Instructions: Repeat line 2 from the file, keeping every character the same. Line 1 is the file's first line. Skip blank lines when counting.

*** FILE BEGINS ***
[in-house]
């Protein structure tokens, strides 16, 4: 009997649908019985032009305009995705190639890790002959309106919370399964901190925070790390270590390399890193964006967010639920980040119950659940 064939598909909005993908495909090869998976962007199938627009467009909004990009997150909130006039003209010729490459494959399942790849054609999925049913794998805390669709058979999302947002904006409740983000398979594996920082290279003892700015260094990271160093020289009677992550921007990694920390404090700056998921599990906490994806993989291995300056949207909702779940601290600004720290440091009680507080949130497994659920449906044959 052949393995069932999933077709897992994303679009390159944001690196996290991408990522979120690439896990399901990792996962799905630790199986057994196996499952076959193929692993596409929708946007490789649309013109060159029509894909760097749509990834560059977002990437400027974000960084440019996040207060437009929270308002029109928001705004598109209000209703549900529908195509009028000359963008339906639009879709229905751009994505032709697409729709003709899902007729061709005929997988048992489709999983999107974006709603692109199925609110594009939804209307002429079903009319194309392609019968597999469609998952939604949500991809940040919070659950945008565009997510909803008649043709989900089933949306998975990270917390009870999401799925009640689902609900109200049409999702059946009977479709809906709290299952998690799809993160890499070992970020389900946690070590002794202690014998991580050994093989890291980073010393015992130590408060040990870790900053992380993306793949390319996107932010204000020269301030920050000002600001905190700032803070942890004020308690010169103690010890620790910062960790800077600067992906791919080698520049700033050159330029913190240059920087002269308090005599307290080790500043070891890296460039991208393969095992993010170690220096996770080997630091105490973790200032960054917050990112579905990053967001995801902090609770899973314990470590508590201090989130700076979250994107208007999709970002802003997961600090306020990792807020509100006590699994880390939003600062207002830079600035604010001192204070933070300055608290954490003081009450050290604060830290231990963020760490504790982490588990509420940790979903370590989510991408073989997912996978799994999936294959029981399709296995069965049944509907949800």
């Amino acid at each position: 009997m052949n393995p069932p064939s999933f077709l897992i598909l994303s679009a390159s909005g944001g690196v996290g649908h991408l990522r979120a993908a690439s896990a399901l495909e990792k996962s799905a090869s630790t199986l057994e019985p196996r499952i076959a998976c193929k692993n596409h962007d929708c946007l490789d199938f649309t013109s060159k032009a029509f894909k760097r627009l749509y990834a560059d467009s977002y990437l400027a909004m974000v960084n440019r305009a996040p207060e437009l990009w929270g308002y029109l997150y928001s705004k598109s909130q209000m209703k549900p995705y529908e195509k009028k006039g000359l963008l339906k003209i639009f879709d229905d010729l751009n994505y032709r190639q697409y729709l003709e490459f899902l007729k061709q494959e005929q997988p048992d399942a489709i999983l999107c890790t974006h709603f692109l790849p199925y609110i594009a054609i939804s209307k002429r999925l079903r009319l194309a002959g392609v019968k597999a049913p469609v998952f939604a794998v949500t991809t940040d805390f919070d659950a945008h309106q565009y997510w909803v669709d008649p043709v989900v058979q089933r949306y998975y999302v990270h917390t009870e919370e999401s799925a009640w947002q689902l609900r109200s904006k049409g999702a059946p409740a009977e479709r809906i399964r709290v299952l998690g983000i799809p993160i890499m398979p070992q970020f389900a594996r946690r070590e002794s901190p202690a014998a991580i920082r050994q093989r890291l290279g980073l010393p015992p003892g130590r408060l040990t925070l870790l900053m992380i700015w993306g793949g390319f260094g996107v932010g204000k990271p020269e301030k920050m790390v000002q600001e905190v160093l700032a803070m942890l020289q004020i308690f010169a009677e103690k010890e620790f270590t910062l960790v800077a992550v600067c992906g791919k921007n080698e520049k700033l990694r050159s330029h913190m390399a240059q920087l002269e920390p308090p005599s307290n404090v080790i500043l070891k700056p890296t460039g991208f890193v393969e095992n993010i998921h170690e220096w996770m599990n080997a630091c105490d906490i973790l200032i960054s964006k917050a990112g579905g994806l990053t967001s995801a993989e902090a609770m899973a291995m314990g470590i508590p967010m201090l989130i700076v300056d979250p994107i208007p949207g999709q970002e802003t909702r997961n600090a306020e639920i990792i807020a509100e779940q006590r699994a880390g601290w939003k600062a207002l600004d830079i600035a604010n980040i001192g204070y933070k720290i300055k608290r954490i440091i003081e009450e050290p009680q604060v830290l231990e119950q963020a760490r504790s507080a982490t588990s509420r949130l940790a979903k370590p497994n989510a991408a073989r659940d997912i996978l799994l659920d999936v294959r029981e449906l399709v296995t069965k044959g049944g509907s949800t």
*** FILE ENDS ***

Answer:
């Protein structure tokens, strides 16, 4: 009997649908019985032009305009995705190639890790002959309106919370399964901190925070790390270590390399890193964006967010639920980040119950659940 064939598909909005993908495909090869998976962007199938627009467009909004990009997150909130006039003209010729490459494959399942790849054609999925049913794998805390669709058979999302947002904006409740983000398979594996920082290279003892700015260094990271160093020289009677992550921007990694920390404090700056998921599990906490994806993989291995300056949207909702779940601290600004720290440091009680507080949130497994659920449906044959 052949393995069932999933077709897992994303679009390159944001690196996290991408990522979120690439896990399901990792996962799905630790199986057994196996499952076959193929692993596409929708946007490789649309013109060159029509894909760097749509990834560059977002990437400027974000960084440019996040207060437009929270308002029109928001705004598109209000209703549900529908195509009028000359963008339906639009879709229905751009994505032709697409729709003709899902007729061709005929997988048992489709999983999107974006709603692109199925609110594009939804209307002429079903009319194309392609019968597999469609998952939604949500991809940040919070659950945008565009997510909803008649043709989900089933949306998975990270917390009870999401799925009640689902609900109200049409999702059946009977479709809906709290299952998690799809993160890499070992970020389900946690070590002794202690014998991580050994093989890291980073010393015992130590408060040990870790900053992380993306793949390319996107932010204000020269301030920050000002600001905190700032803070942890004020308690010169103690010890620790910062960790800077600067992906791919080698520049700033050159330029913190240059920087002269308090005599307290080790500043070891890296460039991208393969095992993010170690220096996770080997630091105490973790200032960054917050990112579905990053967001995801902090609770899973314990470590508590201090989130700076979250994107208007999709970002802003997961600090306020990792807020509100006590699994880390939003600062207002830079600035604010001192204070933070300055608290954490003081009450050290604060830290231990963020760490504790982490588990509420940790979903370590989510991408073989997912996978799994999936294959029981399709296995069965049944509907949800």